Rob Spiegel
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Re: Any possibility of commercial applicability?
Rob Spiegel   5/17/2012 4:08:19 PM
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Yes, Ann, that R&D investment is often supported by cost-plus contracts that do not make cost a high priority. The COTS movement was gutted to some extent by RoHS. The military still gets a pass on leaded parts. Those parts are now priced at a premium since they have become specialized components. So the $200 hammer will be with us for some time.

Ann R. Thryft
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Re: Any possibility of commercial applicability?
Ann R. Thryft   5/17/2012 3:53:03 PM
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The military definitely likes to save money when it comes to what they buy for soldiers. That's one major push that was behind the COTS movement several years ago and is still a prime driver of that ongoing trend. OTOH, although my $200 wrench remark was tongue-in-cheek, they can still afford more at the R&D end than is often the case in industry.

Dr James Meredith
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Re: Any possibility of commercial applicability?
Dr James Meredith   5/17/2012 3:48:19 PM
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A little more information for you all in case you are interested.. we utilised recycled carbon prepreg to manufacture the damper hatch (the body work part just in front of the wind screen) and we used flax prepreg to manufacture the balance panels (an aero part just adjacent to the doors).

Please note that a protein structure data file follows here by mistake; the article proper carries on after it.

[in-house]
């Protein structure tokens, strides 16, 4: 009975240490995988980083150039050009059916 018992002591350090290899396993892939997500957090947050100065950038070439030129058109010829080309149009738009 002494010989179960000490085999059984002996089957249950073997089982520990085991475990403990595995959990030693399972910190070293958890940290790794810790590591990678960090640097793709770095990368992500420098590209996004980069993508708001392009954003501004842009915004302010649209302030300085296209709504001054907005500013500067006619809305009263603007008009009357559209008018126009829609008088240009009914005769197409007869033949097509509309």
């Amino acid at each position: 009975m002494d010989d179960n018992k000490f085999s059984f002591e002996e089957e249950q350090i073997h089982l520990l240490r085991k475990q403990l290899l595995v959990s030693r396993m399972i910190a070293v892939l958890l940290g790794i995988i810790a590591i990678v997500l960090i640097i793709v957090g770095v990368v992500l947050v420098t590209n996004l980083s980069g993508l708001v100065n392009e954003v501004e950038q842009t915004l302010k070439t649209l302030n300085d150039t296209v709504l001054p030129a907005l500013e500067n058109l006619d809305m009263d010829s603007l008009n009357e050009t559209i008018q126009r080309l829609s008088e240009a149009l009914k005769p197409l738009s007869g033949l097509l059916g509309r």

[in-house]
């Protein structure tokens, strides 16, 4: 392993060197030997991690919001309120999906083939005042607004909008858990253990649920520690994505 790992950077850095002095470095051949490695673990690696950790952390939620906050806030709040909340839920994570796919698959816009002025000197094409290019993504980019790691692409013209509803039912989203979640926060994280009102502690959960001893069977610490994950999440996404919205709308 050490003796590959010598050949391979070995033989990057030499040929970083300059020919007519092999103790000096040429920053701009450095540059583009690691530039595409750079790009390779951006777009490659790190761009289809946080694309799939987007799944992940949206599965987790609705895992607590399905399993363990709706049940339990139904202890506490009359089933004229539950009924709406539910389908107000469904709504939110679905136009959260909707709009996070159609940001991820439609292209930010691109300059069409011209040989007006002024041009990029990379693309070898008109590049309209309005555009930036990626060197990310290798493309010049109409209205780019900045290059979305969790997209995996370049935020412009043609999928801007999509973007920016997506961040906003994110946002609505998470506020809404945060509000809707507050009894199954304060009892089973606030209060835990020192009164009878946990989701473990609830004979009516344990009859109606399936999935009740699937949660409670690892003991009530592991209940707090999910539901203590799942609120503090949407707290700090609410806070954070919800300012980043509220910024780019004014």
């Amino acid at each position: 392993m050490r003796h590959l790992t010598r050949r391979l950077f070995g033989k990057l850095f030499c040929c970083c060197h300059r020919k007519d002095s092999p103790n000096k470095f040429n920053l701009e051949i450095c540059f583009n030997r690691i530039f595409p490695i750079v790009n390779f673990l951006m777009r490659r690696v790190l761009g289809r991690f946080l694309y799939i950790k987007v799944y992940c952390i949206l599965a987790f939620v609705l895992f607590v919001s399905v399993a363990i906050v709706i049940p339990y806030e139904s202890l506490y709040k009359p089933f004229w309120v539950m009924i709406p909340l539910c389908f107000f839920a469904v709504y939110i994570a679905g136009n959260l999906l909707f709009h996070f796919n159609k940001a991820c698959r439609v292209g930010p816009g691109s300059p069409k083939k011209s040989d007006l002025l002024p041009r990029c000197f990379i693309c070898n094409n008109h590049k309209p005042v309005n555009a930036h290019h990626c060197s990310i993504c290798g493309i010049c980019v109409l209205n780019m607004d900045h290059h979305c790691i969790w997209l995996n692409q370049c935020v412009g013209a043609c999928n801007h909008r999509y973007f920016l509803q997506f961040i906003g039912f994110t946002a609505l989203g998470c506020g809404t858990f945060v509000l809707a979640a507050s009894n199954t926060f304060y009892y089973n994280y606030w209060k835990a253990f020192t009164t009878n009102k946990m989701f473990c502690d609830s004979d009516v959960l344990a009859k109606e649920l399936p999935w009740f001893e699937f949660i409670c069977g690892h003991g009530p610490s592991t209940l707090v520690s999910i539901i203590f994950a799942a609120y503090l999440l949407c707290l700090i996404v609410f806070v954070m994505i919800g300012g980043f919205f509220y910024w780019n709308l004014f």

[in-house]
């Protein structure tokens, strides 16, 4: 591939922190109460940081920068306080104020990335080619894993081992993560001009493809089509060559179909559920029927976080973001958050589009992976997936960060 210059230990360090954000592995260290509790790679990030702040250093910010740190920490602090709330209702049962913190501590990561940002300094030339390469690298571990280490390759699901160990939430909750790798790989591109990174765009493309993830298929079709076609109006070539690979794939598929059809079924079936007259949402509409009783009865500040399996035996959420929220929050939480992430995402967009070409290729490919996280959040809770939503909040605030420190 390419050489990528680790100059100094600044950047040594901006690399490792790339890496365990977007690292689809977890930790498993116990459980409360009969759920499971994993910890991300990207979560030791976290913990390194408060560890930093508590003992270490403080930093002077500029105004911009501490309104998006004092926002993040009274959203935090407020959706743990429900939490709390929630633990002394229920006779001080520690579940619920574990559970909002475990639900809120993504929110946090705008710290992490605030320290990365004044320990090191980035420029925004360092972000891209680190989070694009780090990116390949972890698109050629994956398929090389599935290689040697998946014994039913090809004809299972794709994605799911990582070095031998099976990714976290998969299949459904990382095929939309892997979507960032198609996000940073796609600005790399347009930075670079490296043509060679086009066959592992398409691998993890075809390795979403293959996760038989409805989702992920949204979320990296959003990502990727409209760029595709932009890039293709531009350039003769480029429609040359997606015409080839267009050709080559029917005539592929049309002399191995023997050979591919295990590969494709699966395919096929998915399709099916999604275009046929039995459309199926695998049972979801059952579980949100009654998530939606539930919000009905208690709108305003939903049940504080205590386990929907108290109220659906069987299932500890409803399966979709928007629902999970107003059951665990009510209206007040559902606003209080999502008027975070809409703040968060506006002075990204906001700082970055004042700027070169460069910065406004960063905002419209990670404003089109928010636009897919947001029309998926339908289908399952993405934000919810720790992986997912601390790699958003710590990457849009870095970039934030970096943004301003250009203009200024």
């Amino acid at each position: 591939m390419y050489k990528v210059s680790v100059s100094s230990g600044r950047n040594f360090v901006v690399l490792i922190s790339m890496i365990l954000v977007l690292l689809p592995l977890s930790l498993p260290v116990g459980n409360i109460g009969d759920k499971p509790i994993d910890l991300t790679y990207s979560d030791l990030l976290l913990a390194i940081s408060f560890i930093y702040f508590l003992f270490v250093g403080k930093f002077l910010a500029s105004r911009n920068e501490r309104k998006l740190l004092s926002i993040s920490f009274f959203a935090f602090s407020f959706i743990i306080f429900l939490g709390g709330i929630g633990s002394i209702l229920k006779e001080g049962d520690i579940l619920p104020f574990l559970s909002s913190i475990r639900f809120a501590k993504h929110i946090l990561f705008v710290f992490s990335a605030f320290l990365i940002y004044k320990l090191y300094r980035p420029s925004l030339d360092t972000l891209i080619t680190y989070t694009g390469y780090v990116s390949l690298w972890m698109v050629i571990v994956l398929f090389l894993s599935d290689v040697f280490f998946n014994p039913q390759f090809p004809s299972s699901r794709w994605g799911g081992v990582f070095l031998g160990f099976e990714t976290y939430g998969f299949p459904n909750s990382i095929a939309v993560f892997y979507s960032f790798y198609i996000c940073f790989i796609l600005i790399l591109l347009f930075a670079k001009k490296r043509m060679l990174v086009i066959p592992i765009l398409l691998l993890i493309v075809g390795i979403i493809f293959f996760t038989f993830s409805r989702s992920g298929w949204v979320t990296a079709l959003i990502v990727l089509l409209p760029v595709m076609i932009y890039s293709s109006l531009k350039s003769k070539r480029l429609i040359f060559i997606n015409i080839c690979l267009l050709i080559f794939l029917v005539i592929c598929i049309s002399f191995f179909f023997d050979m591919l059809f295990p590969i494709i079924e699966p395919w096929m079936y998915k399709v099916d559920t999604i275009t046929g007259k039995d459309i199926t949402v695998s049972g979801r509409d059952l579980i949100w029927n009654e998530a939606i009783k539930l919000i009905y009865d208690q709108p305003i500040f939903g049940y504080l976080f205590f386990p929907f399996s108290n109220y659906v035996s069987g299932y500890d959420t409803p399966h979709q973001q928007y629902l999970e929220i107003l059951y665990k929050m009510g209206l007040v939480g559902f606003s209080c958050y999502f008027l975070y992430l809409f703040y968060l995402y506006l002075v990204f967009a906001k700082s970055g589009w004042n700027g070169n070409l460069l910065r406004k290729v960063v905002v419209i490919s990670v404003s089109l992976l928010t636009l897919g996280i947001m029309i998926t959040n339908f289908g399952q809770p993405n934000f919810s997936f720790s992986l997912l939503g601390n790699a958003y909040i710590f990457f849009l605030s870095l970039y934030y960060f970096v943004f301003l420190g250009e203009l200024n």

The only way we could use these materials on the car was by first proving that they are capable. Hence, I have been working on these materials at WMG for a while now to determine their static and dynamic properties. recycled carbon retains ~70 - 95 % of the properties of virgin material and flax is similar to glass. Some results have been published (see links) and others are due for publication over the summer - so watch this space.

http://www.sciencedirect.com/science/article/pii/S0266353812000383

http://www.sciencedirect.com/science/article/pii/S026635381100385X

Ann R. Thryft
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Re: Any possibility of commercial applicability?
Ann R. Thryft   5/17/2012 1:14:01 PM
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Jerry, composite unibodies for commercial automotive manufacturing are being studied, but one of the main barriers holding that back, as well as one of the main barriers against composites in car manufacturing in general, is the processing: it still requires many manual steps and is not yet adapted enough to high-volume, highly automated commercial car production. R&D to solve this is going on in Japan, Europe and the US.